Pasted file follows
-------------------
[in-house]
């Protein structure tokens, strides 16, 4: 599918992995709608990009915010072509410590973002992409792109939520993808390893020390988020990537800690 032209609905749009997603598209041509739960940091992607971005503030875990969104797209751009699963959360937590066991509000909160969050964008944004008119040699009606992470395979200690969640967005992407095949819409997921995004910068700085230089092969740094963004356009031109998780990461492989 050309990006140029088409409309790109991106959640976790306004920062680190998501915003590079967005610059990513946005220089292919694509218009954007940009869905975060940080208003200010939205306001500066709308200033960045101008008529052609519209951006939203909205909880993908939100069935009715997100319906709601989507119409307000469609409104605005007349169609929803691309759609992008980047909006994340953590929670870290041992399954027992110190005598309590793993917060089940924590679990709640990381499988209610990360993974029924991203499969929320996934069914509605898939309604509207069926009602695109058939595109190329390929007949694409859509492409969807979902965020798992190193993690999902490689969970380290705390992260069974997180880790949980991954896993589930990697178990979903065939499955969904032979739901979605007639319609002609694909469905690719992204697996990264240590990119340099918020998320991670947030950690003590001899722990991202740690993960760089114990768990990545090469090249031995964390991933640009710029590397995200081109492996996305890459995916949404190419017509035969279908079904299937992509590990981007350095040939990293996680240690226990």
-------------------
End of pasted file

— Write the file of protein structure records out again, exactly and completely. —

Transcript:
[in-house]
């Protein structure tokens, strides 16, 4: 599918992995709608990009915010072509410590973002992409792109939520993808390893020390988020990537800690 032209609905749009997603598209041509739960940091992607971005503030875990969104797209751009699963959360937590066991509000909160969050964008944004008119040699009606992470395979200690969640967005992407095949819409997921995004910068700085230089092969740094963004356009031109998780990461492989 050309990006140029088409409309790109991106959640976790306004920062680190998501915003590079967005610059990513946005220089292919694509218009954007940009869905975060940080208003200010939205306001500066709308200033960045101008008529052609519209951006939203909205909880993908939100069935009715997100319906709601989507119409307000469609409104605005007349169609929803691309759609992008980047909006994340953590929670870290041992399954027992110190005598309590793993917060089940924590679990709640990381499988209610990360993974029924991203499969929320996934069914509605898939309604509207069926009602695109058939595109190329390929007949694409859509492409969807979902965020798992190193993690999902490689969970380290705390992260069974997180880790949980991954896993589930990697178990979903065939499955969904032979739901979605007639319609002609694909469905690719992204697996990264240590990119340099918020998320991670947030950690003590001899722990991202740690993960760089114990768990990545090469090249031995964390991933640009710029590397995200081109492996996305890459995916949404190419017509035969279908079904299937992509590990981007350095040939990293996680240690226990």